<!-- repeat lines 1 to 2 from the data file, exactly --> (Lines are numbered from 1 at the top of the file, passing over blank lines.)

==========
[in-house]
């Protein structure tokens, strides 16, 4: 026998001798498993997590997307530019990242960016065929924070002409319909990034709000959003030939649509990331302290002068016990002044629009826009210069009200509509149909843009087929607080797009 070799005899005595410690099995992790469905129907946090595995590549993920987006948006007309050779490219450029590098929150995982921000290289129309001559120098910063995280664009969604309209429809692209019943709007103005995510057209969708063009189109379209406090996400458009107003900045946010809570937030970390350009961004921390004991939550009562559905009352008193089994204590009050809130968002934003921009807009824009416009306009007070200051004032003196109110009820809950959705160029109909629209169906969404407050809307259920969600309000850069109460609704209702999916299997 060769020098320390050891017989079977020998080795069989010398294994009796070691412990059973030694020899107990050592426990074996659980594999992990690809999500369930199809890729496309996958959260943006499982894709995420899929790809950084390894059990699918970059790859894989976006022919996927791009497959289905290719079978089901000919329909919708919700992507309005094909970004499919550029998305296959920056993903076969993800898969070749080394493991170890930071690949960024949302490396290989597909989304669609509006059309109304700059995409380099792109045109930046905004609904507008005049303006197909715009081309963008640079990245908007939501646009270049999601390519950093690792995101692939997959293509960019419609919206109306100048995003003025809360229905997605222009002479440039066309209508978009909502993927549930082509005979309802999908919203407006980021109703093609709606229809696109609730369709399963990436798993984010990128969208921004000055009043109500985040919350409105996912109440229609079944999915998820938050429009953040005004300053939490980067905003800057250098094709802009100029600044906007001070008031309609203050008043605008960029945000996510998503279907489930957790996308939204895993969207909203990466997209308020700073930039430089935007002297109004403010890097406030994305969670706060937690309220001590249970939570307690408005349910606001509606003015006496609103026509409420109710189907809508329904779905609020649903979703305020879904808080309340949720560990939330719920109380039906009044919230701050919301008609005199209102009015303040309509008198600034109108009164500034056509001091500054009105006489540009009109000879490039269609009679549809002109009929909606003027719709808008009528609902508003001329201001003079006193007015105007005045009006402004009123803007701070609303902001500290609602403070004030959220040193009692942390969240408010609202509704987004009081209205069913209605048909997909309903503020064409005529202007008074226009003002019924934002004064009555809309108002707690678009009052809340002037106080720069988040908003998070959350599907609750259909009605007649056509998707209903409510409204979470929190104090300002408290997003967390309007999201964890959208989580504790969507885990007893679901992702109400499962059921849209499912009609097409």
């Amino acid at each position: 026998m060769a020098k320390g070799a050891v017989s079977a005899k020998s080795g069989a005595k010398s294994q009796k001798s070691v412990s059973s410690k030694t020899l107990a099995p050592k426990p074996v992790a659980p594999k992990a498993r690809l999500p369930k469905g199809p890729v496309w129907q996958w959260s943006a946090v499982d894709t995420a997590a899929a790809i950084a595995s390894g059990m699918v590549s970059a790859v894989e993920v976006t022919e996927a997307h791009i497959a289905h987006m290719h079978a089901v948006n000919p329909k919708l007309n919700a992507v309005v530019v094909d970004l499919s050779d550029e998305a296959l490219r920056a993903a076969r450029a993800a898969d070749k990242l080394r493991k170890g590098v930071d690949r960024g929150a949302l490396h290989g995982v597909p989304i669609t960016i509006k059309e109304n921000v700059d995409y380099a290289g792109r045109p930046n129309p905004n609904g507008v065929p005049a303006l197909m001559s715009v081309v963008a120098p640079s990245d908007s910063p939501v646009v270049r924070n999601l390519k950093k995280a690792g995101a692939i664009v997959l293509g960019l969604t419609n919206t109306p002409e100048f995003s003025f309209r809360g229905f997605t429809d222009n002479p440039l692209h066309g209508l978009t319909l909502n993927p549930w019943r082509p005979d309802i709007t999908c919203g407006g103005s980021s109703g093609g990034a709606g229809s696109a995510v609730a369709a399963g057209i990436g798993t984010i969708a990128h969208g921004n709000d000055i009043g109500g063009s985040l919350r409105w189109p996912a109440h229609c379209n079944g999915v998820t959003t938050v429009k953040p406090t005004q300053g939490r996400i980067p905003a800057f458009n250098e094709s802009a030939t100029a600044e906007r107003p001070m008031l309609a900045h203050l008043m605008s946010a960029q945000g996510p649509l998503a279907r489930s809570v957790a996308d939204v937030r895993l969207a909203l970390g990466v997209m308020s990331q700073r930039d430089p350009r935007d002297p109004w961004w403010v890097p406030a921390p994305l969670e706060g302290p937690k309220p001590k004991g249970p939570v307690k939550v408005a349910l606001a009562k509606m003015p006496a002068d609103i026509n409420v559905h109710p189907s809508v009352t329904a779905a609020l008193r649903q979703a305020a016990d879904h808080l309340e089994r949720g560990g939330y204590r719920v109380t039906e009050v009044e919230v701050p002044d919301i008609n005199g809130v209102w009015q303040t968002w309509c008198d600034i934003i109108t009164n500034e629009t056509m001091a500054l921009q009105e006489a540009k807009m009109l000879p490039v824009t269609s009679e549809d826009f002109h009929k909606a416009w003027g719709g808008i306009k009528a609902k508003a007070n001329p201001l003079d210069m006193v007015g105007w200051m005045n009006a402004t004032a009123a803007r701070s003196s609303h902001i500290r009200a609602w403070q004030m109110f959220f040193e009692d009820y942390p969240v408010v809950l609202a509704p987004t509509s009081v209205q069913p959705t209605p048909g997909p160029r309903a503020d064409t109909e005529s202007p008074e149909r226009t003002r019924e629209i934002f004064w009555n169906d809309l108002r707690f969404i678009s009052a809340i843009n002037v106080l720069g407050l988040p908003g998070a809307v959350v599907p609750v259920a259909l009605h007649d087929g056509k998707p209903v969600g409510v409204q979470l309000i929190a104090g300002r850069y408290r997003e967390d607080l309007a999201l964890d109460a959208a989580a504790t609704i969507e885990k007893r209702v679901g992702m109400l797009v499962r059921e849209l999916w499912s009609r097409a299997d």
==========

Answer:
[in-house]
């Protein structure tokens, strides 16, 4: 026998001798498993997590997307530019990242960016065929924070002409319909990034709000959003030939649509990331302290002068016990002044629009826009210069009200509509149909843009087929607080797009 070799005899005595410690099995992790469905129907946090595995590549993920987006948006007309050779490219450029590098929150995982921000290289129309001559120098910063995280664009969604309209429809692209019943709007103005995510057209969708063009189109379209406090996400458009107003900045946010809570937030970390350009961004921390004991939550009562559905009352008193089994204590009050809130968002934003921009807009824009416009306009007070200051004032003196109110009820809950959705160029109909629209169906969404407050809307259920969600309000850069109460609704209702999916299997 060769020098320390050891017989079977020998080795069989010398294994009796070691412990059973030694020899107990050592426990074996659980594999992990690809999500369930199809890729496309996958959260943006499982894709995420899929790809950084390894059990699918970059790859894989976006022919996927791009497959289905290719079978089901000919329909919708919700992507309005094909970004499919550029998305296959920056993903076969993800898969070749080394493991170890930071690949960024949302490396290989597909989304669609509006059309109304700059995409380099792109045109930046905004609904507008005049303006197909715009081309963008640079990245908007939501646009270049999601390519950093690792995101692939997959293509960019419609919206109306100048995003003025809360229905997605222009002479440039066309209508978009909502993927549930082509005979309802999908919203407006980021109703093609709606229809696109609730369709399963990436798993984010990128969208921004000055009043109500985040919350409105996912109440229609079944999915998820938050429009953040005004300053939490980067905003800057250098094709802009100029600044906007001070008031309609203050008043605008960029945000996510998503279907489930957790996308939204895993969207909203990466997209308020700073930039430089935007002297109004403010890097406030994305969670706060937690309220001590249970939570307690408005349910606001509606003015006496609103026509409420109710189907809508329904779905609020649903979703305020879904808080309340949720560990939330719920109380039906009044919230701050919301008609005199209102009015303040309509008198600034109108009164500034056509001091500054009105006489540009009109000879490039269609009679549809002109009929909606003027719709808008009528609902508003001329201001003079006193007015105007005045009006402004009123803007701070609303902001500290609602403070004030959220040193009692942390969240408010609202509704987004009081209205069913209605048909997909309903503020064409005529202007008074226009003002019924934002004064009555809309108002707690678009009052809340002037106080720069988040908003998070959350599907609750259909009605007649056509998707209903409510409204979470929190104090300002408290997003967390309007999201964890959208989580504790969507885990007893679901992702109400499962059921849209499912009609097409």